During a consultation for a breast augmentation at our Connecticut plastic surgery practice, one of the points always discussed is whether the patient wants saline or silicone implants. There are advantages and disadvantages to both implants, which are reviewed during the consultation. I leave the final decision up to the patient.
Breast implants can be filled with either saline (sterile salt water) or silicone gel. Some women think that if they get saline implants, they won’t have any silicone in their body, but this is not true because both types of implants have silicone shells that hold either the saline or the silicone gel inside. Both implant types have been proven to be safe and millions of women in the United States have them. According to the Food and Drug Administration (FDA), one must be at least 22 years old to get silicone implants. If under 22 years of age, the only option is to have saline implants.
In general, silicone gel implants have a softer and more natural feel than saline implants. In addition, gel implants tend to ripple less, which can be seen in the side and bottom of the breast after augmentation. The newly FDA-approved cohesive gel anatomic implants, also known as “gummy bear” implants, have even less rippling than normal silicone gel implants. Silicone gel implants tend to be used in reconstructive patients who have had a mastectomy and therefore have no breast tissue and only skin covering the implant. In addition, they are usually recommended to thin women with a small amount of breast tissue covering the implant.
Women often ask what happens when either type of implant ruptures. If a woman has a saline implant, she will notice that the one breast will slowly deflate over a period of few days as the saline gets absorbed by the body. With a silicone implant rupture, it often is not even noticed by the patient, because the natural scar or capsule that the body forms around the implant will confine the silicone gel to the same place as the implant. This is called a “silent rupture” and thousands of women likely have ruptured silicone implants and see no difference at all. Sometimes, a woman will notice a slight change in the shape or feel of the breast after a silicone implant rupture or leak. This is often due to an extracapsular leak, where silicone gel gets outside of the capsule around the implant. It is not harmful to have a ruptured silicone implant, although once it is detected on either a breast ultrasound or an MRI, it is recommended to exchange the implants to new ones.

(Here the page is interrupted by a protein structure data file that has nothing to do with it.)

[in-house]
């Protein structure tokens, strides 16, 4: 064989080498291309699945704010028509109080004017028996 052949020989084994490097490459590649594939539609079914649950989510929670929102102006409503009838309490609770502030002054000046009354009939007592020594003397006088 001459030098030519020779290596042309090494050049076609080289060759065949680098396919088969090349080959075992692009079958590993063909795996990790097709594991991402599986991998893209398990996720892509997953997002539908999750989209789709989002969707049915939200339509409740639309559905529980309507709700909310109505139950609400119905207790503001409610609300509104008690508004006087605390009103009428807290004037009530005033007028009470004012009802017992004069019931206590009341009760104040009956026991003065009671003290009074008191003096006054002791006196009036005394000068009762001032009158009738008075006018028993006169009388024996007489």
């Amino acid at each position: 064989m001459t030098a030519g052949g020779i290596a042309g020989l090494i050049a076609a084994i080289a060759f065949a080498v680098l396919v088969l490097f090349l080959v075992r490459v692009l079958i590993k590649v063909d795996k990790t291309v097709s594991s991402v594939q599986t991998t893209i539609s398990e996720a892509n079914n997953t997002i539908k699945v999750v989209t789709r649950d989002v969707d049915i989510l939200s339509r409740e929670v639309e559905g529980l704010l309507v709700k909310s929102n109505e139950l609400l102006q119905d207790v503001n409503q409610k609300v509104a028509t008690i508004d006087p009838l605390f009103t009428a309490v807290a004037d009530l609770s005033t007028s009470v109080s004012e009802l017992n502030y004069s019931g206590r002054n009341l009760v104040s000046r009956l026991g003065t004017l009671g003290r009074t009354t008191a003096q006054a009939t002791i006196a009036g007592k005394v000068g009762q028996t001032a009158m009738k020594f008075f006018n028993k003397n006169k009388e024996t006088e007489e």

To learn more about breast augmentation and the differences between silicone and saline breasts implants, contact us to schedule a consultation with Board Certified plastic surgeon Dr. Shareef Jandali. Dr. Jandali performs over 100 breast procedures every year. During your consultation, you will be shown actual saline and silicone breast implants, as well as sizers that can be used to help determine your optimal augmentation size. Call 203-374-0310 to set up an appointment. We look forward to seeing you!